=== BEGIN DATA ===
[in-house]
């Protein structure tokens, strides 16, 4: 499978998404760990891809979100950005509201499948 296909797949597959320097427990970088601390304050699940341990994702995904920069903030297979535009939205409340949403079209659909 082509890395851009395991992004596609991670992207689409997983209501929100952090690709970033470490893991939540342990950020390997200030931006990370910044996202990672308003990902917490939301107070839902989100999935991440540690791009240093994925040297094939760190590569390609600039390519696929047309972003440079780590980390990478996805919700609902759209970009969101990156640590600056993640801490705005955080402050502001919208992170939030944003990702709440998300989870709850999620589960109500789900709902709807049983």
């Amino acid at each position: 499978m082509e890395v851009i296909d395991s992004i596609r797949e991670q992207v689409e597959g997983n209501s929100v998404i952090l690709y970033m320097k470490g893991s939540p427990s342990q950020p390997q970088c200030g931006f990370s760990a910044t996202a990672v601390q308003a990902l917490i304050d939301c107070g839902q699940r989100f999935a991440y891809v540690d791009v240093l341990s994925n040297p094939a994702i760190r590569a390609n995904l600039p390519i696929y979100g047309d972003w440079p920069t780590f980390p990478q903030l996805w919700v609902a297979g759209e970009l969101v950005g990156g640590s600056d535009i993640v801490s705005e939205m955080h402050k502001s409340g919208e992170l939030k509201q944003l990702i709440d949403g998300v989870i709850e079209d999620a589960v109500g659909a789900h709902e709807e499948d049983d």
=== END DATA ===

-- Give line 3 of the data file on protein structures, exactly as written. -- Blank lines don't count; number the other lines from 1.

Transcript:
């Amino acid at each position: 499978m082509e890395v851009i296909d395991s992004i596609r797949e991670q992207v689409e597959g997983n209501s929100v998404i952090l690709y970033m320097k470490g893991s939540p427990s342990q950020p390997q970088c200030g931006f990370s760990a910044t996202a990672v601390q308003a990902l917490i304050d939301c107070g839902q699940r989100f999935a991440y891809v540690d791009v240093l341990s994925n040297p094939a994702i760190r590569a390609n995904l600039p390519i696929y979100g047309d972003w440079p920069t780590f980390p990478q903030l996805w919700v609902a297979g759209e970009l969101v950005g990156g640590s600056d535009i993640v801490s705005e939205m955080h402050k502001s409340g919208e992170l939030k509201q944003l990702i709440d949403g998300v989870i709850e079209d999620a589960v109500g659909a789900h709902e709807e499948d049983d």